Gov. Gavin Newsom propped up California as an inspiration for the rest of the country during his State of the State address Tuesday, vowing to tackle skyrocketing gas prices, alleviate the homeless crisis and foster transformative education.
Gov. Newsom exuded confidence and optimism in the “California way,” his theme of the evening. He boasted California successfully mitigated COVID-19 fatalities with shutdowns and mask mandates and welcomed new businesses even during the worst of the pandemic.
He took dire situations — such as rising gas prices, the homeless crisis and increasing crime — and highlighted successful efforts while ensuring his administration will do more.
“In the midst of so much turmoil, with stacking stresses and dramatic social and economic change, California is doing what we have done for generations, lighting out the territory ahead of the rest, expanding the horizon of what’s possible,” the governor said.
Gov. Newsom promised he would submit a proposal to address the gas prices and “put money back in the pockets of Californians.”
On the day of Mr. Newsom’s address, U.S. gas prices reached a record high with a national average of $4.17. In California, the average price climbed to $5.44.
Republicans in the legislature have proposed placing a moratorium on the gas tax to offset the rising costs. Gov. Newsom didn’t unveil details of his plan to address fuel costs Tuesday, but Democrats have largely brushed off a gas tax pause, arguing it would be too detrimental to infrastructure projects.
“At a time when we’ve been heating and burning up, one thing we cannot do is repeat the mistakes of the past by embracing polluters, drilling even more oil which only leads to more extreme weather, more extreme drought and more wildfire. What more evidence do you need than our own state,” Gov. Newsom said.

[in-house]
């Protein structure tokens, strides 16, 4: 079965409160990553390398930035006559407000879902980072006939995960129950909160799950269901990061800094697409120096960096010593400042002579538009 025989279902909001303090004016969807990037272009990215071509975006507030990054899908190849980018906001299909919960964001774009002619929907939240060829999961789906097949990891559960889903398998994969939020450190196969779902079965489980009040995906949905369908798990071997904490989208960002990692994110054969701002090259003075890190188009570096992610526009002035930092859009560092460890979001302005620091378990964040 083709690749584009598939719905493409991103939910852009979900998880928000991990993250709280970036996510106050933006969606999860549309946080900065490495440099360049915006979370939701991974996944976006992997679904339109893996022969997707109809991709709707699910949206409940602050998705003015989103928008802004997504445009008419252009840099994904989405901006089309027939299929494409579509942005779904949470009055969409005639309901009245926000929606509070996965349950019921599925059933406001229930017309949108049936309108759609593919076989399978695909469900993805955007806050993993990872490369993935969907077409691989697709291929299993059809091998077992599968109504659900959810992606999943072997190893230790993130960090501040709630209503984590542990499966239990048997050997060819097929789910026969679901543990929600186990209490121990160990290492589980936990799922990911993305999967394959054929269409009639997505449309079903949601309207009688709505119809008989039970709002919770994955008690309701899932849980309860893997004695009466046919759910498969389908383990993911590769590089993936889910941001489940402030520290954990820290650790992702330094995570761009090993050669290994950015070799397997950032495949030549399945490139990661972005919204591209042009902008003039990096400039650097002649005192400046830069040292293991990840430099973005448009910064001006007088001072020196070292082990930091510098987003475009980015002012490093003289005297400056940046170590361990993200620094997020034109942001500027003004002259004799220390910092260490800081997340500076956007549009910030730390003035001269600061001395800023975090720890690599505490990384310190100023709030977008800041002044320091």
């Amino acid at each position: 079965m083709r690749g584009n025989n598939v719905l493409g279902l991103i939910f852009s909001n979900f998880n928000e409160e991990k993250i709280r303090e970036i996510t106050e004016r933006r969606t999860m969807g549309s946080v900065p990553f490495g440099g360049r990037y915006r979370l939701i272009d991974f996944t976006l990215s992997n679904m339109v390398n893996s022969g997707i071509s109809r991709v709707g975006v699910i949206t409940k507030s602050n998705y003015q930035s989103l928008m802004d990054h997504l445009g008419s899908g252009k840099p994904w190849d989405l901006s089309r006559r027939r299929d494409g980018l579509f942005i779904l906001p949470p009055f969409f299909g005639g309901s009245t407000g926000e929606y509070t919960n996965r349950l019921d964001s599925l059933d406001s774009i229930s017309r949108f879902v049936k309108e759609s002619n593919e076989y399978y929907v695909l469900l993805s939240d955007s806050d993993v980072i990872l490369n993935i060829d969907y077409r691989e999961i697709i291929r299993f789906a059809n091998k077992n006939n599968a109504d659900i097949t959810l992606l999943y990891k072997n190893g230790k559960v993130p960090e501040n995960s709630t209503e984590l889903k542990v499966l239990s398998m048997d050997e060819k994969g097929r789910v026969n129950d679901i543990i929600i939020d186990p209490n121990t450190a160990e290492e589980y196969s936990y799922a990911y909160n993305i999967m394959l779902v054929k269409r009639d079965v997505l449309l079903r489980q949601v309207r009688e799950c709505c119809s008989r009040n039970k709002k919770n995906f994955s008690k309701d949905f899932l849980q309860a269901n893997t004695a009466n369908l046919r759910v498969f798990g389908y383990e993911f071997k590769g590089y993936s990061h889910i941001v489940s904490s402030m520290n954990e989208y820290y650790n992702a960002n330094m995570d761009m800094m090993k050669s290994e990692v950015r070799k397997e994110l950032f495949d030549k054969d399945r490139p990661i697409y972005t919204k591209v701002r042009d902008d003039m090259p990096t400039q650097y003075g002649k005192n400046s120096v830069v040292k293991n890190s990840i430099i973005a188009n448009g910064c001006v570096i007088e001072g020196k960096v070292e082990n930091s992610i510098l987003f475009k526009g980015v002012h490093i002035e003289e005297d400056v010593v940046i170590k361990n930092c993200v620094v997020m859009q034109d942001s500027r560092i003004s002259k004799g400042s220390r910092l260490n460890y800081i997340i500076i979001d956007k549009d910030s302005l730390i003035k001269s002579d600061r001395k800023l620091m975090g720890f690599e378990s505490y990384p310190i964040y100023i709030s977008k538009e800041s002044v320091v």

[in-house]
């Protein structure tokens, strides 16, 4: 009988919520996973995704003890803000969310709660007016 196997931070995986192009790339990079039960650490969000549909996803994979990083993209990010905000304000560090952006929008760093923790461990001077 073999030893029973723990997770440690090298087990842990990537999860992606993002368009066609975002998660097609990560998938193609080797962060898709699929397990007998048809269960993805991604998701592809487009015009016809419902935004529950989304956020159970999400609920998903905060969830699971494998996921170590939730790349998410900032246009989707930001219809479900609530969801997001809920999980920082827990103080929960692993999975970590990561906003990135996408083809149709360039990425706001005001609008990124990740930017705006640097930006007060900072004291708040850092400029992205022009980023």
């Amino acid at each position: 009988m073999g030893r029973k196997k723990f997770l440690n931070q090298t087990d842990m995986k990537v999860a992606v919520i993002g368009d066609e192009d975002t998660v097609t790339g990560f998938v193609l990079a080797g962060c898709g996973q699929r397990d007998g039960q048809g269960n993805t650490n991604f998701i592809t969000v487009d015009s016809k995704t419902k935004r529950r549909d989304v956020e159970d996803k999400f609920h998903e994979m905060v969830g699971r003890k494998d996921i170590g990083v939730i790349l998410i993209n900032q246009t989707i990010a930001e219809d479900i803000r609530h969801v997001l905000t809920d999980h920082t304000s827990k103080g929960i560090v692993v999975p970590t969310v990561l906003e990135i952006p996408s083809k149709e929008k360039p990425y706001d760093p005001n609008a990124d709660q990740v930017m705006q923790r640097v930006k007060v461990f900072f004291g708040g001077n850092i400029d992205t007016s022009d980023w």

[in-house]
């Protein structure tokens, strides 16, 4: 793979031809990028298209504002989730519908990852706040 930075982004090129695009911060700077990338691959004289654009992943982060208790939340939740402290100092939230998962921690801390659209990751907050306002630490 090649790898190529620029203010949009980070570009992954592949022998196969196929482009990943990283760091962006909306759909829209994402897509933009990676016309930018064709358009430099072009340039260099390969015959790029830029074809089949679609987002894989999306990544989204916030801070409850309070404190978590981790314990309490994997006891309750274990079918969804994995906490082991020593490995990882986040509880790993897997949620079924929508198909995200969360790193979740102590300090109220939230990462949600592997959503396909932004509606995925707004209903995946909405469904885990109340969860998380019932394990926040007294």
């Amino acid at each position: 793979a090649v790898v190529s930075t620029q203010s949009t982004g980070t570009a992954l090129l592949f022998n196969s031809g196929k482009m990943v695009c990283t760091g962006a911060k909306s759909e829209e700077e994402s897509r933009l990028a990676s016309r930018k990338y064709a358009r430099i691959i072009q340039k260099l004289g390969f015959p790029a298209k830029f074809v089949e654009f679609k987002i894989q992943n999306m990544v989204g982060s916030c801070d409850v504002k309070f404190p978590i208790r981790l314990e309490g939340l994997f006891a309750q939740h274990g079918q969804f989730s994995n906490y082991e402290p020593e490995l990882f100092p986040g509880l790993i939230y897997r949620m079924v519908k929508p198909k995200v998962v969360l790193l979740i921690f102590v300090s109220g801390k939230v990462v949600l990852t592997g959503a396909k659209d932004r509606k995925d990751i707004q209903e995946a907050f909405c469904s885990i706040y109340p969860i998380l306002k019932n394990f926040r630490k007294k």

Gov. Newsom said 58,000 unhoused people have been taken “off the streets” since the start of COVID. He said his administration is providing “unprecedented investments for cities and counties on the frontlines” when “just a few years ago, California lacked any comprehensive strategy.”
“Our approach is to be neither indifferent to the realities of the present-day nor revert to the heavy-handed policies that have marked the failures of the past,” California’s chief executive said. “We’re funding local law enforcement and prosecutors to investigate and solve more crimes. We’re bolstering the Attorney General’s Office, prosecuting organized theft rings and getting illegal guns off our streets.”
But in cheerleading for California, Gov. Newsom, who is up for re-election this year after surviving a recall effort, also took shots at Texas and Florida, Republican-led states, over COVID-related deaths and business growth.
He alluded to recently-passed controversial legislation in Florida that would limit what teachers could discuss in the classroom related to sexual orientation. It’s been dubbed the “Don’t Say Gay” bill.
Gov. Newsom said California, in comparison, was focused on “real transformation of our public education system” through transitional kindergarten, universal after-school programs, expanded summer school and free community college.
Following the speech, Senate GOP Leader Scott Wilk, R-Santa Clarita, quipped that Gov. Newsom should have given his speech in Orange County “because the picture that he laid out in terms of California was really fantasyland.”
“People are really struggling right now across California,” added Assembly Republican Leader James Gallagher, R-Yuba City, during a joint press conference. “It’s harder and harder to make ends meet with the high cost of gas, high cost of rent and housing, utility bills. I didn’t really hear much from the governor on any of those things — how he’s going to alleviate the real problems and struggles that everyday Californians are facing now.”
In an interview with the News-Press Tuesday, Congressman Salud Carbajal, who sits on the House Committee on Armed Services, blamed the rising gas prices on Russian President Vladimir Putin’s “aggression and chaos” amid the Russian invasion of Ukraine.
President Joe Biden earlier Tuesday said the U.S. would impose a ban on U.S. imports of Russian oil in retaliation for Russia’s war.
Gov. Newsom also drew on the crisis in Ukraine during his speech.
“Tonight is a moment for us to reflect on what it means to live in a society where elected leaders still settle our disagreement — by and large — with civility and compromise and how we derive strength from a government that reflects the people we represent,” Gov. Newsom said. email: email@example.com